Eskom has said that charity starts at home, which is why the pension fund for government employees and local banks must be used to bail it out.
This is according to the Rapport newspaper.
The utility also stated that staff cuts are not on the table in order to make its operations more sustainable.
A World Bank study from August 2016 found that Eskom was overstaffed by 66%. At the time, Eskom had 41,800 employees – while it only needed 14,200.
The number of staff Eskom required was calculated based on the amount of power it produces and distributes, compared to international standards for how many people it needs to be effective.
Eskom’s average cost per staff member was R740,235 per year, which the World Bank calculated as 20% of the utility’s total capital expenditure.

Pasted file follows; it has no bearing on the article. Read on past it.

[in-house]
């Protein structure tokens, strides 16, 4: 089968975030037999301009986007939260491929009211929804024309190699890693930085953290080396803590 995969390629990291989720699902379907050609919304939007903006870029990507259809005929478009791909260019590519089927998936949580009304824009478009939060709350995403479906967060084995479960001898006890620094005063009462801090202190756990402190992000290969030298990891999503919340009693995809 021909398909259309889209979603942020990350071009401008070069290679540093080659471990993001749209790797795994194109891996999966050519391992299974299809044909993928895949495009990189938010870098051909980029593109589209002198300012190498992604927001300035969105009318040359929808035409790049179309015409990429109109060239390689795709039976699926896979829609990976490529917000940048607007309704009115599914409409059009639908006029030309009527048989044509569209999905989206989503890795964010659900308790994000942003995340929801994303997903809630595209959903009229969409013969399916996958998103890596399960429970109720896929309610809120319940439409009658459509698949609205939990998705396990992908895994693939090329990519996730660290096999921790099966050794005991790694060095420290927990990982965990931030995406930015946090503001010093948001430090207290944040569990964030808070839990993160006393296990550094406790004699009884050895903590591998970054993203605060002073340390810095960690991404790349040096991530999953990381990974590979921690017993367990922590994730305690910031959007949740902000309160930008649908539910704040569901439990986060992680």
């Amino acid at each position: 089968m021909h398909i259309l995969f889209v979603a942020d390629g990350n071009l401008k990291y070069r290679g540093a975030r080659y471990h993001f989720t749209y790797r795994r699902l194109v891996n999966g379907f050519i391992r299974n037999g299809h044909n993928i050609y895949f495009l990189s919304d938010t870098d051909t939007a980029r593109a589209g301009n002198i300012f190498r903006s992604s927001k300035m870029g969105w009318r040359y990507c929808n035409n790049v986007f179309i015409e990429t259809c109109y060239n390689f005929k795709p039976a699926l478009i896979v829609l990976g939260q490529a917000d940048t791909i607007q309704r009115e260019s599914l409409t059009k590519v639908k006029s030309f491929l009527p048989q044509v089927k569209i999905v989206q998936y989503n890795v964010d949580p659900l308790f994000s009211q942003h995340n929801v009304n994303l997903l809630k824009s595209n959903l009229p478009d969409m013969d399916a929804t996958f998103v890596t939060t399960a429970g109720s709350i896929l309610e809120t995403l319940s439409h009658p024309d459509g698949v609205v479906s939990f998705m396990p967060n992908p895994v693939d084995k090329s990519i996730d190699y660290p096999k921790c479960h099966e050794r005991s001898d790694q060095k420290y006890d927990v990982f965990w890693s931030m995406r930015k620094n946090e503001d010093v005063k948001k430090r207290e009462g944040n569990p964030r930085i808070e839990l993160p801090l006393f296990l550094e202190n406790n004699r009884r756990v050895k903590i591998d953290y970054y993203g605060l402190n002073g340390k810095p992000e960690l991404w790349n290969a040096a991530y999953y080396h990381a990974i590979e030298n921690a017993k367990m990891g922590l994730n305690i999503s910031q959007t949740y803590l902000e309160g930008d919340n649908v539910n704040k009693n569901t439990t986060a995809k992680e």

Eskom said the local borrowers which provided the R20 billion it needed to keep the lights on will also be asked for help in the next financial year.
These lenders are the Public Investment Corporation, which manages the assets of the Government Employees Pension Fund, and local banks – whose names have not yet been disclosed.
According to the Rapport, Eskom will increase its ask from R20 billion to R70 billion in the coming financial year. This is to cover the continued capital expenditure on the Medupi and Kusile power plants, and to finance the renewable energy programme.
Eskom also plans to issue international bonds in the coming financial year.